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New Visitor Attraction: Belfast's Battleship Last Witness to Jutland 100 Years On

3rd July 2016
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One of a pair of 6"inch bow-mounted guns of HMS Caroline, the recently opened newest visitor attraction in Belfast's Titanic Quarter One of a pair of 6"inch bow-mounted guns of HMS Caroline, the recently opened newest visitor attraction in Belfast's Titanic Quarter Photo: Photo Jehan Ashmore

#EnjoyNI2016 – A must see is Belfast’s newest visitor attraction HMS Caroline, a World War 1 light battle cruiser, uniquely the last survivor of the 1916 Battle of Jutland, berthed in the city’s Titantic Quarter, writes Jehan Ashmore.

The slaughter between Britain’s Royal Navy and the Imperial German Navy took place in what was the only major battle at sea of WW1, this involved 250 ships and 100,000 crew. Of course there was the land offensive, notably at the Somme, France, that began a century ago on Friday. This was marked by a major international commemoration ceremony held at Thiepval.

Among those who laid wreaths were president Micheal D. Higgins, UK prime minister, David Cameron and French president, Francois Hollande.

In May the centenary of HMS Caroline’s Jutland role was marked in Belfast and official launch following an extensive £15m plus restoration project. She was one of eight C-class light battle cruisers built in Birkenhead. Since 1924 she has been Belfast based as the Headquarters for the Royal Navy Volunteer Reserve.

Now that she is finally open to visitors, her story reveals one of the greatest naval encounters ever fought and the only clash of battleships and that of rival European powers.

Crews from throughout Ireland served the Royal Navy, they showed extraordinary bravery in not only risking but losing their lives. As visitors, it is a privilege to thread such decks of this unique battle ship, with distinct naval features of that era, the riveted hull and curvature of the bow, the tripod mast complete with look-out.

In addition those three slanting funnels, echoing the classic Transatlantic liners like that of the nearby built Titanic.

By only ‘stepping on board history’ one can begin to experience HMS Caroline as she lies afloat occupying Alexandra Dock. The lock gates of the former dry-dock that fronted onto Belfast Lough rotted away, exposing more of the port when observed at the road entrance to the visitor attraction. The location is also connected by using "The Wee Tram" within Titanic Quarter.

The role she took in the Battle of Jutland saw her among Royal Navy ships such as HMS Dublin and HMS Tipperary engaged in combat with the Germans. The outcome however ultimately led to a huge loss of life. On both sides there were more than 8,600 casualties.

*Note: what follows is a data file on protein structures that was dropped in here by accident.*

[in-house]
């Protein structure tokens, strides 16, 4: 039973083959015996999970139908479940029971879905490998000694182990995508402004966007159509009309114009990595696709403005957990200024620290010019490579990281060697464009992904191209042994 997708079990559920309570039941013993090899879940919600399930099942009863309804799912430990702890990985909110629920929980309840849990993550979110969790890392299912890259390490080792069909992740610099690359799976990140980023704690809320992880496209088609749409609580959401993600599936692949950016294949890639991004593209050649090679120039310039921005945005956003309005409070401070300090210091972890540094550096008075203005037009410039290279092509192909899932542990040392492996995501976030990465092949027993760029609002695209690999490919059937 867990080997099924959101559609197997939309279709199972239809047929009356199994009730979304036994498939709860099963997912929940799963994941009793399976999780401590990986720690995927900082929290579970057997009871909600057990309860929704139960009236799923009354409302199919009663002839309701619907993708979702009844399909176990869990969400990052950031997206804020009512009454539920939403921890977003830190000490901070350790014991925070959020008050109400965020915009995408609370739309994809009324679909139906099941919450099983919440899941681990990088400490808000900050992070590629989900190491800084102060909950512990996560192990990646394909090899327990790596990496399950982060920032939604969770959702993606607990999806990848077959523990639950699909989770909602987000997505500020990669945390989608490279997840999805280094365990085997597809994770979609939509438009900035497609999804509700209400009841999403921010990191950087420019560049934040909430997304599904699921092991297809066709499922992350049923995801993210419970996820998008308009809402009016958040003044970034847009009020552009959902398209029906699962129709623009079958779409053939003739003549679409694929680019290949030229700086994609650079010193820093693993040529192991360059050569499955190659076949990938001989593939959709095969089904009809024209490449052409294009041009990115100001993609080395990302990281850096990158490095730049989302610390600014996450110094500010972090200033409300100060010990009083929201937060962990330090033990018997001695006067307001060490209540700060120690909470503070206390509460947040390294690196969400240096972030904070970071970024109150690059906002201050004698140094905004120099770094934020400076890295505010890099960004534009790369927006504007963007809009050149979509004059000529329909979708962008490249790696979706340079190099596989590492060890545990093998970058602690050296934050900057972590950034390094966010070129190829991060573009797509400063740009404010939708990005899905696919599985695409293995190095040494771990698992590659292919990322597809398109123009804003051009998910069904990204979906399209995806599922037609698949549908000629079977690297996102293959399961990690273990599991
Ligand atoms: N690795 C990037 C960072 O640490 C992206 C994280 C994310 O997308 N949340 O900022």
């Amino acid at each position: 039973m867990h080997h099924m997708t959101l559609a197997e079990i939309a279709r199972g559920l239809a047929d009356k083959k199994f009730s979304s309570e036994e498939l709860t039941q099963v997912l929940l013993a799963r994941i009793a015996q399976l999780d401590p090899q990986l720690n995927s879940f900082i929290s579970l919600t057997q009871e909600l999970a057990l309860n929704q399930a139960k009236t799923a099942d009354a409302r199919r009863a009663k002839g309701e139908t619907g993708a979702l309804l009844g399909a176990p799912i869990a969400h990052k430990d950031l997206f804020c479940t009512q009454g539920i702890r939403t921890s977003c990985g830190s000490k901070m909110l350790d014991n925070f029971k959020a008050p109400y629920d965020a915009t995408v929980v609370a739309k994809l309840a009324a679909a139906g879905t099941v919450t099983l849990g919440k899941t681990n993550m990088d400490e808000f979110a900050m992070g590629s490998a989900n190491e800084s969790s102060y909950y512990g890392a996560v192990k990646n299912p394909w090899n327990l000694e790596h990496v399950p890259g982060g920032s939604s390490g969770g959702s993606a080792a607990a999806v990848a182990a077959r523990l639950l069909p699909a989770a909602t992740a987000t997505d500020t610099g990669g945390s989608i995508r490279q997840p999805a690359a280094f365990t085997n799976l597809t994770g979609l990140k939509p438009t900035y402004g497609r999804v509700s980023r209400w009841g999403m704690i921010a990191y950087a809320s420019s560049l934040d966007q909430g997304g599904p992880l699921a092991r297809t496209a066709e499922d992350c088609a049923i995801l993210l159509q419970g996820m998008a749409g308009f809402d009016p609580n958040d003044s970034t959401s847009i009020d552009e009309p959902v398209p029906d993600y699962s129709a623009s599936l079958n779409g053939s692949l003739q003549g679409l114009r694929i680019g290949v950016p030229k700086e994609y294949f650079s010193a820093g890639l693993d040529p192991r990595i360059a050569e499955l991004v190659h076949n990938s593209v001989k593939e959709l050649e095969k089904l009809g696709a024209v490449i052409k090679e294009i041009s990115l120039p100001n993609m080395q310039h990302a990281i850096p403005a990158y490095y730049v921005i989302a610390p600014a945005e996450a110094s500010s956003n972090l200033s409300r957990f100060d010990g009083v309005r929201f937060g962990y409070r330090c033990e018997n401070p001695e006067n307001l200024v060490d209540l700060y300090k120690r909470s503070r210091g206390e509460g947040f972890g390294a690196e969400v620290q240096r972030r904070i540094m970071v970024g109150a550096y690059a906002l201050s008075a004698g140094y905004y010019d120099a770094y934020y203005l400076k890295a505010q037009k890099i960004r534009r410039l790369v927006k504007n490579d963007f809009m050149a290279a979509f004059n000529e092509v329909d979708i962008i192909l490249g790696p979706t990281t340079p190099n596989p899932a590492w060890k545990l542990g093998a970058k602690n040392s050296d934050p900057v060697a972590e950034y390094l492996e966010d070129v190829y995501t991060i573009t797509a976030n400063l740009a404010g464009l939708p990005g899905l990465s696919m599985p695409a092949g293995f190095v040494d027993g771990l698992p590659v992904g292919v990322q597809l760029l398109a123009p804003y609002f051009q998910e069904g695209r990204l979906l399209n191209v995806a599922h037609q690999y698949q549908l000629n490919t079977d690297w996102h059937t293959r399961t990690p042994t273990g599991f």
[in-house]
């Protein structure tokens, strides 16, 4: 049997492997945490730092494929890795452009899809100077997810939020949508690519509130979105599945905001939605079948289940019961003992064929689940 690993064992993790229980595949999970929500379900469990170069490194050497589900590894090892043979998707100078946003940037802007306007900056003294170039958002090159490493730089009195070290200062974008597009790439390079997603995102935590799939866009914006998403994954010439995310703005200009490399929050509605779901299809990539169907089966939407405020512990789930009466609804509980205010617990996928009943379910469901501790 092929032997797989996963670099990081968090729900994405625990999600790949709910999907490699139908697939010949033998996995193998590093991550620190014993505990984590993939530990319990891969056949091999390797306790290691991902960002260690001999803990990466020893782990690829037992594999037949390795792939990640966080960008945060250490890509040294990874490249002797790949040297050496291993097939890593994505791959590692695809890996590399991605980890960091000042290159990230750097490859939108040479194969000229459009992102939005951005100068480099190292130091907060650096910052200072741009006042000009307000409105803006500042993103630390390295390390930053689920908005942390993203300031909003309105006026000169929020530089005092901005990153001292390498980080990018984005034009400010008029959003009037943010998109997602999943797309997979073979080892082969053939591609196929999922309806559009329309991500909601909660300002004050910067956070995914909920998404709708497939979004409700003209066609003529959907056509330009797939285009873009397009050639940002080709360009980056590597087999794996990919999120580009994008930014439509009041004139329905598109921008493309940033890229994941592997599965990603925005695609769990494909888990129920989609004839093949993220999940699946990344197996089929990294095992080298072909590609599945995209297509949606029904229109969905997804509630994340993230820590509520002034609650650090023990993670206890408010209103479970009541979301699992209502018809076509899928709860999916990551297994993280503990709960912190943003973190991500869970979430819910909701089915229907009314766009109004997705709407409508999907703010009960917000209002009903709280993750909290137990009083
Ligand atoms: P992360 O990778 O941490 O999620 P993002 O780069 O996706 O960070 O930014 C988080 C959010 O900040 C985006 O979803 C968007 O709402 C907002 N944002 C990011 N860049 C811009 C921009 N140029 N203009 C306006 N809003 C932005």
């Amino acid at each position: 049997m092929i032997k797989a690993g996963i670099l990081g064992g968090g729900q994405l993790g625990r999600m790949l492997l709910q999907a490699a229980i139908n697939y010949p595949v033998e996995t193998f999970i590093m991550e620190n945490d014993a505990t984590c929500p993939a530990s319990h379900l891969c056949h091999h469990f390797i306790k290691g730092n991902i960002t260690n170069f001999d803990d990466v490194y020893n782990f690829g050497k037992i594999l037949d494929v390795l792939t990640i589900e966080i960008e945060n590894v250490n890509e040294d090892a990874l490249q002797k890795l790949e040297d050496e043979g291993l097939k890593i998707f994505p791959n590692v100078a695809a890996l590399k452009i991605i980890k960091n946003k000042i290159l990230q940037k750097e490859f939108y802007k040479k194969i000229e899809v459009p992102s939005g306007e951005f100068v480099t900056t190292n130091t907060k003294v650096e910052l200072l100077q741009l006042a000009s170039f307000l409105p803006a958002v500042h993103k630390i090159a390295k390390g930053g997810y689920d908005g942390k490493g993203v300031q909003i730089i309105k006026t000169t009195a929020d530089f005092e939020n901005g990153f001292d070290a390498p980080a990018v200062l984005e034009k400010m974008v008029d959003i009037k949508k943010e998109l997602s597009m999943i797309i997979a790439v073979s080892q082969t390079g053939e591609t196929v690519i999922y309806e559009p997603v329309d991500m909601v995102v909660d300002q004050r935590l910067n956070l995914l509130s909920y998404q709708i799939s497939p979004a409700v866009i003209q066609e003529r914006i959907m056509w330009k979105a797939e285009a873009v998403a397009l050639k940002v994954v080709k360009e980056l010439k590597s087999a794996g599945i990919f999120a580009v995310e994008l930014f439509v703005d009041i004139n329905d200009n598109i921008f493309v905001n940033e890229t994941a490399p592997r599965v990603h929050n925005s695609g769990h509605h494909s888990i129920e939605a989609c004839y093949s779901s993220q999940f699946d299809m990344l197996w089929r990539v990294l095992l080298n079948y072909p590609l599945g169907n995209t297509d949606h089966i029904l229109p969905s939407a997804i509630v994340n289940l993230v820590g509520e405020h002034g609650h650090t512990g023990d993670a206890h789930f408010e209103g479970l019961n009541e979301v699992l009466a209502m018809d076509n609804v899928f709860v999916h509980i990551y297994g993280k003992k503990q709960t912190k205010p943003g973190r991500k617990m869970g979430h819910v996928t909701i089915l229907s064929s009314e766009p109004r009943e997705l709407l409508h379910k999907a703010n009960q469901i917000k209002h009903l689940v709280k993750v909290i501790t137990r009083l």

Despite the British claiming victory, they suffered more losses and ships than Germans. The British blockade of Germany continued, this saw severe hardship to the population, that forced Germany into a disastrous submarine campaign which assisted to draw in the USA into the war, and eventually caused a mutiny by disillusioned German sailors in 1918.

The tour of HMS Caroline begins with a wonderful yet impactful film of the battle at sea, that really sets the tone in the dramatic build-up as the 300 crew faced the impending horrors as she entered the theatre of war. Watch the fear of her officers on the the 'open' bridge while also exposed to the natural elements. Directly below is the tiny enclosed bridge in which the self-guided tour features a ‘virtual’ version as part of the exhibits.

HMS Caroline saw action albeit she was only under fire for a mere 12 minutes! , however, the overall battle in the North Atlantic Sea raged for 36 hours. As for weapons, a pair of 6-inch guns are mounted at the bows and where eight 4-inch guns were positioned at the stern.

In close proximity are displayed the torpedoes, noting below decks are hands-on tactile displays involving replicated equipment, that form part of state of the art effects. The combination inter plays with the authentic historic restoration of the structural fabric of the ship.

She was painted in typical naval grey which remains today, though outside of Jutland duties she sported a camoflage effect, for more on this visit the onboard ‘Dazzle Zone’. 

Among the interiors are the Captain’s Quarters and Marines Mess. What was notably apparent was that the dining quarters for the captain were only set for one, as the captain dined alone. There is the Signal School where you can try cracking a code using technique of semaphore and flags.

There's also the Sick Bay and Galley and that of ratings quarters be it those accommodated in cabins and that of the humble hammock.

No doubt a draw for many will be the engine rooms, complete with original replication of noise and vibrations, which really adds to the sense of been underway!

I’ve been told that if this was for real, the true level of noise would be closer to twice that experienced! Not to mention the smells and heat generated in what must have been a challenging reality during a time of war.

Published in Historic Boats
Jehan Ashmore

About The Author

Jehan Ashmore

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Jehan Ashmore is a marine correspondent, researcher and photographer, specialising in Irish ports, shipping and the ferry sector serving the UK and directly to mainland Europe. Jehan also occasionally writes a column, 'Maritime' Dalkey for the (Dalkey Community Council Newsletter) in addition to contributing to UK marine periodicals. 

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